Dutch and Belgian ports, including Zeebrugge, Antwerp and Rotterdam, hope to take some custom if hauliers are put off by disruption at the more convenient French ports.

But the judgement over how many checks to put in place – above and beyond barcodes – is not one for Mr Bertrand, but for the central government in Paris and the EU Commission in Brussels.

The greater the checks, the more the disruption to traffic and goods that were previously free-flowing.

Prime Minister Theresa May leaves Downing Street, London, for the House of Commons to meet Conservative MPs ahead of tomorrow's Brexit vote. PRESS ASSOCIATION Photo. Picture date: Monday January 28, 2019. See PA story POLITICS Brexit. Photo credit should read: Kirsty O'Connor/PA Wire
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Theresa May is still seeking approval from parliament over her deal for leaving the EU

Difficult conversions about the degree to which checks should be applied to UK goods entering the EU in the event of a no deal are now taking place between Brussels and all EU countries with ports servicing the UK.

There is huge risk for the EU in applying just minimal barcode checks, as Mr Bertrand is demanding.

By applying only cursory checks and thus minimising disruption, they may protect regional economies, port towns and their own companies supply chains, but they will also critically undermine their core principle – the integrity of the EU single market.

Brexiteers have always claimed that, in the end, the EU would either offer concessions to allow a deal to pass or, in the event of a no deal, would choose not to apply rigorous checks because of the impact on continental regions.

An aerial view of the Eurotunnel in France
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An aerial view of the Eurotunnel in France

Mr Bertrand’s concerns, his lobbying of central government, and his call for pragmatism are being used to support this claim.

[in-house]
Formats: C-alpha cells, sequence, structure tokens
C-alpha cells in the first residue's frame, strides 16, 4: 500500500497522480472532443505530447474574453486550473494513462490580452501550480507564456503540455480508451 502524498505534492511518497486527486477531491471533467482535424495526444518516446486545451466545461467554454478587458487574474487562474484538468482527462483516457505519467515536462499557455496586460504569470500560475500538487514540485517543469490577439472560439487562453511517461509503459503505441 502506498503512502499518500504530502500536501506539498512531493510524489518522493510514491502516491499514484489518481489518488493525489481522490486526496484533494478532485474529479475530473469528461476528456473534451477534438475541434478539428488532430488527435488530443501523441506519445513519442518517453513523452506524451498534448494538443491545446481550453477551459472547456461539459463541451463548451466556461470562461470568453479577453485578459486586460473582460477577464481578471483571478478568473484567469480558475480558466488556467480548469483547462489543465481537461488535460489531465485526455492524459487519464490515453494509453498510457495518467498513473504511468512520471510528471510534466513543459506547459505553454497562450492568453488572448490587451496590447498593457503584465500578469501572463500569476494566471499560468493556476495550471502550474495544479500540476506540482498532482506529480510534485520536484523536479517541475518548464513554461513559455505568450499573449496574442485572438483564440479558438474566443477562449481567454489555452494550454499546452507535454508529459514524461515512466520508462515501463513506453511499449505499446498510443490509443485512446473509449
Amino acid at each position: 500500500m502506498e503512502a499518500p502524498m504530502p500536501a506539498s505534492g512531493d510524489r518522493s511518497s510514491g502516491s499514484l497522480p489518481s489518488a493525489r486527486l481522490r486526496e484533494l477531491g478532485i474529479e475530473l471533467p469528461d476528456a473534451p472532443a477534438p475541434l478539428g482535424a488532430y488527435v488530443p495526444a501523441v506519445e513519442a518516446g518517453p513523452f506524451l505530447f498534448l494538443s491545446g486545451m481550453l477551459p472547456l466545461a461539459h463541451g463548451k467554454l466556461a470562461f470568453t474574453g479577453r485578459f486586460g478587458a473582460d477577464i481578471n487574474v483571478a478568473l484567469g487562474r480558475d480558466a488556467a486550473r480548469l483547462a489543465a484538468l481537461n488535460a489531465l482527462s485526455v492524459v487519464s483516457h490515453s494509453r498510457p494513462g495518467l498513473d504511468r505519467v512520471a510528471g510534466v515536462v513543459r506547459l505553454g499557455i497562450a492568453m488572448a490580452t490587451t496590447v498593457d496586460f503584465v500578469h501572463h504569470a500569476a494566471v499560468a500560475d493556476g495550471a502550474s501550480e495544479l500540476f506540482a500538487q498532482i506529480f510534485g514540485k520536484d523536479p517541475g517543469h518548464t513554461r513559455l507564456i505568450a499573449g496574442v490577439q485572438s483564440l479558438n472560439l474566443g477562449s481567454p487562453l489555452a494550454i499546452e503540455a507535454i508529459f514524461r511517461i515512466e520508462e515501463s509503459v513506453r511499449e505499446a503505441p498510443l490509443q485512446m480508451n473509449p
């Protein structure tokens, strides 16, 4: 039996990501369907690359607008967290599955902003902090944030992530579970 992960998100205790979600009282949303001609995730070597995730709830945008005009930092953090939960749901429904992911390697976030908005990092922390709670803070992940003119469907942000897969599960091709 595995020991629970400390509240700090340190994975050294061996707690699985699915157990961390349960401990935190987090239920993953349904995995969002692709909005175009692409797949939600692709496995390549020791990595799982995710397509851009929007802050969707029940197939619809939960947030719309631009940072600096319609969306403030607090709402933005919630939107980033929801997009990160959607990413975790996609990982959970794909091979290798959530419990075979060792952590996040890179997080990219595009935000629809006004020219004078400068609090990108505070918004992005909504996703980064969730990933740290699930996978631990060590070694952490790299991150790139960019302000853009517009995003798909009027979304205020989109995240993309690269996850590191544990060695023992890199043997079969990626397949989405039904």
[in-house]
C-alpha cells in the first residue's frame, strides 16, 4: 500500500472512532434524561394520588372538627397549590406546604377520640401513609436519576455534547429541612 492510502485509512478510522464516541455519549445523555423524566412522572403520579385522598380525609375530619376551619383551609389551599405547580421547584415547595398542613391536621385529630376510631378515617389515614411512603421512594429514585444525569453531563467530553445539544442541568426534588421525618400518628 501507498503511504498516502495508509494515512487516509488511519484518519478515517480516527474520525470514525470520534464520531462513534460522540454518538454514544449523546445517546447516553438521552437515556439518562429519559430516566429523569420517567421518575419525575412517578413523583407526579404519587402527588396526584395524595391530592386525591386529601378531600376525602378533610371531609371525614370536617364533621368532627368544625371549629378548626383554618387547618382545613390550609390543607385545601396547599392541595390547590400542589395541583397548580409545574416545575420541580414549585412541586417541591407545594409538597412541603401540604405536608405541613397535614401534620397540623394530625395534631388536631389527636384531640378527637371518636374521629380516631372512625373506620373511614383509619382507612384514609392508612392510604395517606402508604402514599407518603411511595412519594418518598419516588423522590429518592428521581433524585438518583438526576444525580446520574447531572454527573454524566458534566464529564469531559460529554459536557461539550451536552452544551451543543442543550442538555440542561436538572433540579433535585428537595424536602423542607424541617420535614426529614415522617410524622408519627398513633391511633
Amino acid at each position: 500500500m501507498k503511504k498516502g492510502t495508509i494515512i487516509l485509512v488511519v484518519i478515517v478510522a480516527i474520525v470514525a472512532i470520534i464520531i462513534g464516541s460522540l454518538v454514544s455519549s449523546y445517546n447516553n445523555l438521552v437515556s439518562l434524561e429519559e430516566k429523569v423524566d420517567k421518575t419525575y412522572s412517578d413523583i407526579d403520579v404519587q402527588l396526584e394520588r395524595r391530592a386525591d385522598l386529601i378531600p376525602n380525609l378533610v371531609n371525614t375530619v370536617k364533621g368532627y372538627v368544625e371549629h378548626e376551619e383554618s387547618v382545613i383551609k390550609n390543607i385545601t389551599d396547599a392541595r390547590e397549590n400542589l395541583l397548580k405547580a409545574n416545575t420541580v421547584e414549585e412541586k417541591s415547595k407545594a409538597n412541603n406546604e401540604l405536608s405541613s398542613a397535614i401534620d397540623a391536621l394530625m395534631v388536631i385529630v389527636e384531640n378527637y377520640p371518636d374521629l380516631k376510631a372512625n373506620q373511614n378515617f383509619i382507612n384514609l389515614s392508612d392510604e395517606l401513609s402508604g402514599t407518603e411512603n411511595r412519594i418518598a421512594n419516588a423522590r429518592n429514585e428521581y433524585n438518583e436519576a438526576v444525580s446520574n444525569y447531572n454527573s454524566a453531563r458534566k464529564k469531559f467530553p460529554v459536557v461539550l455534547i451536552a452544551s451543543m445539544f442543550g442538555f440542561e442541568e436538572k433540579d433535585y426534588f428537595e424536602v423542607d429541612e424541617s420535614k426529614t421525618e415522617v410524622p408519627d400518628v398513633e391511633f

However, we do not yet know whether EU leaders will listen to his calls or opt instead to apply full checks, take the economic hit the disruption will cause, maintain their single market and, in turn, try to force the UK back into a post-no deal negotiation.

It is likely that the UK would be drawn back into urgent negotiations because the big backlog and supply chain impact for any continental checks will be in the UK, not in France.

It is in Mr Bertrand’s interests to demonstrate that the Calais region is as ready as it can be and to lobby his central government for pragmatism.



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Asked whether the ports he is responsible for will be ready for no deal, he said: “The truth? Calais, Boulogne, Dunkirk – we will be ready at the end of March. And you? Will you be ready?”

Next to the Eurotunnel terminal in Calais, diggers are preparing a massive expanse of land to be developed into a truck park. The UK-bound facilities of all continental ports were designed to operate precisely for the single market and customs union.

A Border Force document leaked to Sky News this week warned of a worst case drop in cross-Channel trade of between 75% and 87%, but a drop of far less than that – just 20-30% – would hugely damage the just-in-time supply chains that UK companies rely on.